Earning top honors in the Architecture category of this year’s prestigious Tile of Spain Awards is Casa Ter, an enchanting bungalow crafted by architecture studio, MESURA. Nestled in the hillside of Baix Empordà, Spain, Casa Ter pays homage to the environment it inhabits through its deep connection to nature.
In respect of the physical and cultural values of the local area, the MESURA team made an executive decision to construct the majority of the home with ceramic materials, since ceramic is one of the most widely used natural materials in the nearby La Bisbal area. Only a small structural portion of the home was assembled with concrete.
It is this attention to detail that earned the project notable accolade from the jury presiding over the awards.
“The jury praised the versatile use given to one single material, in positions and functions of all kinds, lending the project a discrete yet rich appeal,” stated Jury President, Kengo Kuma. “They also highlighted the reinterpretation of a traditional material in a context in which the home revitalizes the landscape and its surroundings.”
Built as a single-story home, with a distinct indoor/outdoor floor plan, Casa Ter opens up to the breathtaking landscape it sits upon to create a personal sense of place, in close contact with the native elements it’s surrounded by.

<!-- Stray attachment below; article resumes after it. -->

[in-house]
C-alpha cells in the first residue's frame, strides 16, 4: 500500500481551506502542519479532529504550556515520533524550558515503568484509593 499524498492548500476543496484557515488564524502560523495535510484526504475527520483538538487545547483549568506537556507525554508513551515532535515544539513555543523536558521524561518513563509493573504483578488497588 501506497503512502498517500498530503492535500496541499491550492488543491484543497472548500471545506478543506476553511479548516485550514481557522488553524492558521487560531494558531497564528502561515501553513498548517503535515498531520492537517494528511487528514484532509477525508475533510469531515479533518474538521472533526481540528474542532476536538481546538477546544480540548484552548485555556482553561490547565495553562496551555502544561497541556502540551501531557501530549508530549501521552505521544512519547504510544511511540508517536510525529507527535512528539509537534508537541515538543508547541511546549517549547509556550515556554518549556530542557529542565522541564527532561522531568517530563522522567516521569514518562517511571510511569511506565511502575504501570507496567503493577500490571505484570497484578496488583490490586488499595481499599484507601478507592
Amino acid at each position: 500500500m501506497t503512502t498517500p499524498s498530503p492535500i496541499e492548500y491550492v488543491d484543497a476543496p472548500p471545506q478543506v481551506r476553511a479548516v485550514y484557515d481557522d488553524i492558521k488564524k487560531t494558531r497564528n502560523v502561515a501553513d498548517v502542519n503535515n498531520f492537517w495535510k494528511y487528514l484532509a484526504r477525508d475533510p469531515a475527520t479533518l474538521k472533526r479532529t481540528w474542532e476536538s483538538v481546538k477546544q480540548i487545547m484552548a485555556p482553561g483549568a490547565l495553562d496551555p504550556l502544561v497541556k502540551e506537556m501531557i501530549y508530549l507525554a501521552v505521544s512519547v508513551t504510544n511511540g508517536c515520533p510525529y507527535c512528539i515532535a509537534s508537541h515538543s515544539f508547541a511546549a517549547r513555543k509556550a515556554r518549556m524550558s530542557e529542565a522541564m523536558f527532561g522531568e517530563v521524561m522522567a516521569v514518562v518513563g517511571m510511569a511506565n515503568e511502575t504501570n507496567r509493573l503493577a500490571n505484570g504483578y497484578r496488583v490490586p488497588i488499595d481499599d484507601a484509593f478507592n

Divided into two sections, the house offers guests a shared living space on one end of the home, with bedrooms and bathrooms on the other end to offer more privacy. The two areas come together at the center of the home with a spacious barrier-free dining area that leads out to the yard.
Handmade terracotta adorns the flooring inside of Casa Ter and carries out to the connecting patio. From there a small descending staircase extends to an alluring pool area. This design feature embodies the ideal Mediterranean lifestyle of Spain.
The same tiles have been cut and installed on the facade in a unique horizontal application to create an illusion of the house resting above the land. The ceramic pieces are also placed on select walls inside the home, serving as an expansion joint for the one-coat render and act as a protective barrier between the walls, windows, and other openings in the home’s structure.